Next Article in Journal
Gypsum and Coal-bed Methane Water Modify Growth Media Properties, Nutrient Uptake, and Essential Oil Profile of Lemongrass and Palmarosa
Next Article in Special Issue
Soil Macronutrient Responses in Diverse Landscapes of Southern Tallgrass to Two Stocking Methods
Previous Article in Journal
Farmers’ Willingness to Adopt Late Blight-Resistant Genetically Modified Potatoes
Previous Article in Special Issue
Feed Value of Barn-Dried Hays from Permanent Grassland: A Comparison with Fresh Forage
Open AccessArticle

Stocking Methods and Soil Macronutrient Distributions in Southern Tallgrass Paddocks: Are There Linkages?

United States Department of Agriculture-Agricultural Research Service, El Reno, OK 73036, USA
Author to whom correspondence should be addressed.
Agronomy 2019, 9(6), 281;
Received: 22 March 2019 / Revised: 26 April 2019 / Accepted: 16 May 2019 / Published: 31 May 2019
(This article belongs to the Special Issue Grassland Management for Sustainable Agroecosystems)
Broad ranges of factors (parent materials, climate, plant community, landscape position, management) can influence macronutrient availability in rangeland soils. Two important factors in production-scale paddocks are the influences of location in space and land management. This study examined plant-available macronutrients (total mineral and nitrate-N, P, S, K, Ca, and Mg) in soils, with paired sets of probes (anion and cation exchange membranes) that simulate uptake by plant roots. Data were collected from sets of paddocks of southern tallgrass prairie in central Oklahoma, managed by four stocking methods during the 2015 growing season (mid-March, growth initiation by native grasses, and early-August, time of peak living plant biomass). Macronutrient availability in the 0–7.5 cm and 7.5–15 cm depths were determined at locations in close proximity to water (water tanks and 25% of the distance between tanks and paddock mid-points (PMP)), and distances near the mid-points of paddocks (70% of the distance between water and mid-points (0.7 PMP), and PMP). All of the tested stocking methods affected levels of availability of macronutrients at different times of the growing season, and among different locations within paddocks. Such responses indicated stocking methods may not result in uniform distributions of flux in plant-available macronutrients. The overall exposure of landscapes and arrangement of features within paddocks also appeared to influence macronutrient distributions. View Full-Text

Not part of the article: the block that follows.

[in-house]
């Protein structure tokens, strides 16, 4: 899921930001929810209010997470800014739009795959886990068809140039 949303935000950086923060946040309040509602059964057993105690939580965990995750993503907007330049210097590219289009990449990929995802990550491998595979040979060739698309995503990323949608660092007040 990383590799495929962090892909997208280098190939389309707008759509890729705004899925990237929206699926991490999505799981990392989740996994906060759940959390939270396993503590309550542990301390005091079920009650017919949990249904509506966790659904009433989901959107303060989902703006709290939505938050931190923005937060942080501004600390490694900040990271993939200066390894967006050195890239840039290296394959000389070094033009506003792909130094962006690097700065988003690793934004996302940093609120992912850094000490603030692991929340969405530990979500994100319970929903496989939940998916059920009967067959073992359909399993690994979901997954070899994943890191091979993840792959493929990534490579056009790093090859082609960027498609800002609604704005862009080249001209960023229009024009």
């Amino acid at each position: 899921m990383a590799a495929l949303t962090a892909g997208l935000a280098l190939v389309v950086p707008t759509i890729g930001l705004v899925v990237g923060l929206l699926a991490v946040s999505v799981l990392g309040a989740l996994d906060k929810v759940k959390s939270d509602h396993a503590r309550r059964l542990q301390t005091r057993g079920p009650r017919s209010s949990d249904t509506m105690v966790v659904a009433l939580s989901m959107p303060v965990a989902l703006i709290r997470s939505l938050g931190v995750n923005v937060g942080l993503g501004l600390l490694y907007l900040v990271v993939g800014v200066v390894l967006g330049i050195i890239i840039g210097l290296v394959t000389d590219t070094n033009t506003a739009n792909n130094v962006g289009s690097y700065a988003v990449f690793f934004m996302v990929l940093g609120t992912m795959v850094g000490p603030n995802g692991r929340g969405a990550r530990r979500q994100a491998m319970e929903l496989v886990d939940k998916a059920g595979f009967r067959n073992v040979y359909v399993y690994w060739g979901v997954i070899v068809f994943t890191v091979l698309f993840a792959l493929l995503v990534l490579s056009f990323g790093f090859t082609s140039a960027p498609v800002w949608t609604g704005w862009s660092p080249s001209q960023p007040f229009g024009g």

Keywords: exchange membranes; range management; soil macronutrients exchange membranes; range management; soil macronutrients
Show Figures

Figure 1

MDPI and ACS Style

Northup, B.K.; Starks, P.J.; Turner, K.E. Stocking Methods and Soil Macronutrient Distributions in Southern Tallgrass Paddocks: Are There Linkages? Agronomy 2019, 9, 281.

Show more citation formats Show less citations formats
Note that from the first issue of 2016, MDPI journals use article numbers instead of page numbers. See further details here.

Article Access Map by Country/Region

Back to TopTop